Monday 10 December 2018

Crisis actors are the latest move in America's danse macabre

Dance of the presidents: Trump meets a group of students who survived last week’s mass shooting at a Florida high school
Dance of the presidents: Trump meets a group of students who survived last week’s mass shooting at a Florida high school
Ian O'Doherty

Ian O'Doherty

So, another week, another mass shooting in America.

This is the dance, and we all know the moves by now - a mass shooting occurs, anti-gun people accuse the gun lobby of wanting to kill children. The pro-gun lobby express their horror at the shooting, while also accusing the anti-gun lobby of trying to take away Americans' right to bear arms and pave the way for Government tyranny. The Democrats blast the Republicans. The Republicans accuse the Democrats of playing politics with a tragedy.

The left hand of the media demands that all guns be removed, which will never happen. The right hand of the media suggests arming teachers, which should never happen.

The President of the day meets some survivors and families of the victims and looks pained while he stresses that something will be done.

This is the dance, repeat to fade. Or until the next mass execution of the innocents. We've seen it all before. We'll see it all again.

But there is a new move which has been added to this danse macabre and it's the idea that there are actually no mass shootings at all.

In fact, this idea states that these shootings are all elaborately staged hoaxes using what has become known as 'crisis actors'.

These stooges are not the injured victims or eyewitnesses they claim to be. Rather, they are people in the employ of the federal government who want to terrify the average, God fearin', gun totin' American into handing over their weapons.

A disarmed population then makes it easier for the UN and their infamous black helicopters to swoop in and set up concentration camps along the Rockies (they genuinely believe this) and before you know it, real life America will look like Red Dawn - a broken and fractured country now ruled by the Third World nations of the UN who want to exact revenge on Americans for... something, anything. Paranoia needs no evidence.

Conspiracy theories have been around since the first human decided he didn't trust authority and thought he was being lied to.

There was a time these people were confined to the margins, of course, and they also pre-date the internet. One of the first conspiracy theories to gain legs was the old classic which claims the American government knew about the Japanese attack on Pearl Harbour and allowed it to happen anyway.

They really began to gain traction after the Kennedy assassination and the moon landings and, for years, they were a fairly harmless intellectual diversion; a game of what-if and a way to peek behind the wizard's curtain.

In the immediate aftermath of 9/11 these theories took on a more sinister edge - it woz the Israelis wot done it! No Jews were killed in the Twin Towers! etc - and, helped by the rise of the internet in the last decade and a half, have sped forward at such a rate that now people don't even believe a kid when he says he just watched his classmates gunned down in front of him.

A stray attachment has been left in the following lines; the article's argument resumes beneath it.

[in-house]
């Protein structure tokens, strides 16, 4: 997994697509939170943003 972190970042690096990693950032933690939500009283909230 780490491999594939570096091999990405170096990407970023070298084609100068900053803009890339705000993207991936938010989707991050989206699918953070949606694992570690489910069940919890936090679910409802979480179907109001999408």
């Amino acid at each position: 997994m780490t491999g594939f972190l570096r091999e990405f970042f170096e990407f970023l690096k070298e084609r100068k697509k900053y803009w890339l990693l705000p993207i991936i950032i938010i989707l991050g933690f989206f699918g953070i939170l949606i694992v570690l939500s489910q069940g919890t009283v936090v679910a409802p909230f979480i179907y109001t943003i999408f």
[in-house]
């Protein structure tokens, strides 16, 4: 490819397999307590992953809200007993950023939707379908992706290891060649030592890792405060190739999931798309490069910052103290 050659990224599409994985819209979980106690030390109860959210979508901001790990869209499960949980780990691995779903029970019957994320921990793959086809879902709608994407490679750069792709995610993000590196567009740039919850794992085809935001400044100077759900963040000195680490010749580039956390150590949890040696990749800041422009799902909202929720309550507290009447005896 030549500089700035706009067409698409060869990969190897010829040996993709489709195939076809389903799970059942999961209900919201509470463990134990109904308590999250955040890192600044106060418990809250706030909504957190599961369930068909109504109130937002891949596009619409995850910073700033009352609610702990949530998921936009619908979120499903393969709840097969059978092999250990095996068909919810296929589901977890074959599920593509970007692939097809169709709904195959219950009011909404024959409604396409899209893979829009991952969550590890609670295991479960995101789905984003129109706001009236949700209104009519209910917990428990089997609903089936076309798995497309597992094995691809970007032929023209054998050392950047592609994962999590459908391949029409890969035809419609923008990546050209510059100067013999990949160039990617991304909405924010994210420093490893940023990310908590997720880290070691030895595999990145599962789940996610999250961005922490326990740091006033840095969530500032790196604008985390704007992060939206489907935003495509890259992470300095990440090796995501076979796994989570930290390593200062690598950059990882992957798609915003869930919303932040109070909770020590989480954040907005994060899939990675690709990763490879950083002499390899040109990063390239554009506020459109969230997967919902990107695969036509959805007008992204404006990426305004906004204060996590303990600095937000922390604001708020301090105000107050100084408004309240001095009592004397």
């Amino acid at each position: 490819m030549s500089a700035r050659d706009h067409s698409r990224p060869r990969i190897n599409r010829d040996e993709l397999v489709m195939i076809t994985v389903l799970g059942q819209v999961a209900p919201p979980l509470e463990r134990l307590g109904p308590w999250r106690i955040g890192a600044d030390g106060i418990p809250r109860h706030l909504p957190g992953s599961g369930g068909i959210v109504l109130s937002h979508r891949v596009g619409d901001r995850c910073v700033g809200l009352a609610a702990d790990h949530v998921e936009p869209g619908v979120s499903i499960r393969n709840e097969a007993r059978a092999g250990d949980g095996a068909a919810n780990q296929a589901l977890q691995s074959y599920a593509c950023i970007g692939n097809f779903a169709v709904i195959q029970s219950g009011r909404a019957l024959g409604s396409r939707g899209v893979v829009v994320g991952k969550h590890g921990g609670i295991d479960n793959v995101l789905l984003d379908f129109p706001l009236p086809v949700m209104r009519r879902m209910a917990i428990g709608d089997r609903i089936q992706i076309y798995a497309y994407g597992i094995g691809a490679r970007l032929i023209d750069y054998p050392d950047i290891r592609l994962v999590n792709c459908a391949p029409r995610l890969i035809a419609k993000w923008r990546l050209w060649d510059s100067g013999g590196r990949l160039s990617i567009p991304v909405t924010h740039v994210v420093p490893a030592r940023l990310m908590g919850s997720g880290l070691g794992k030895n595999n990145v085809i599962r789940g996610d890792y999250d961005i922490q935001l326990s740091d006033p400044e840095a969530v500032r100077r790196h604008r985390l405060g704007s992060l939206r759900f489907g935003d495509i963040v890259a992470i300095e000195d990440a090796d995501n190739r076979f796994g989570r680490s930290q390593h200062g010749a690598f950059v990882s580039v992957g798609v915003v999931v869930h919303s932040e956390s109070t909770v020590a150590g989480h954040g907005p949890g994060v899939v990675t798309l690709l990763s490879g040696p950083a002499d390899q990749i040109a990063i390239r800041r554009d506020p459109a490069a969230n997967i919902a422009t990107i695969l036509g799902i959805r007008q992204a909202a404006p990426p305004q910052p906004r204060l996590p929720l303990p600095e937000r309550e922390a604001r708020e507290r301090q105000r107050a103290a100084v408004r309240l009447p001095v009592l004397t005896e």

That YouTube were forced to take down a video accusing one of the survivors of the Florida shooting of being a crisis actor is no surprise. What should come as a surprise is that the video had received over a million views by the time the provider took action.

The video claimed that one of the kids at the Parkland shooting, David Hogg, was a paid crisis actor working for rogue agents of the FBI. The reason? Well, Hogg had previously been interviewed on a local news station about an entirely unrelated matter six months ago - so that was the 'actor' bit sorted. Oh, and his father happens to work for the FBI, which was manna from crackpot heaven for those who believe that everything is linked.

To gain some sort of understanding of how deep the appeal of the crisis actor theory runs, you only need to look at the Florida's Congressman's aide, Benjamin Kelly, who was forced to resign on Wednesday when he accused Hogg of being an actor.

So, these demented ideas are no longer the sole preserve of the tinfoil helmet brigade, they also extend, to an extent, into the corridors of power.

These people seem to operate off Fox Mulder's X-Files motto, 'I Want To Believe', when surely that motto should have been 'I Want To Be Right.'

The problem with being 'right', of course, is that you have to rely on the evidence, and base your conclusions on the evidence available. For the conspiracy theorist, however, they have reached their conclusion without the need for any evidence, so they will pick and choose whatever bits fit into their delusion, and ignore everything else.

It's known in some circles as the hermeneutics of suspicion, when people see things that aren't visible to anyone else, because they think they have the key to a particular, usually sinister, pattern.

It's the secular equivalent of finding religious salvation, and where the religious zealot will refer to heretics, the theorist will talk about 'sheeple'. It all comes from the same part of the brain that sees patterns where none exist, while also giving the believer the delicious feeling of being just that bit smarter than the 'sheeple' who follow the lamestream media.

Most conspiracy theories are harmless, dumb and occasionally fun.

But there is a difference between blaming shadowy government forces for everything and going after a kid who just saw half his class blown away.

But then, of course I would say that.

What with me being part of the dishonest lamestream media and all...

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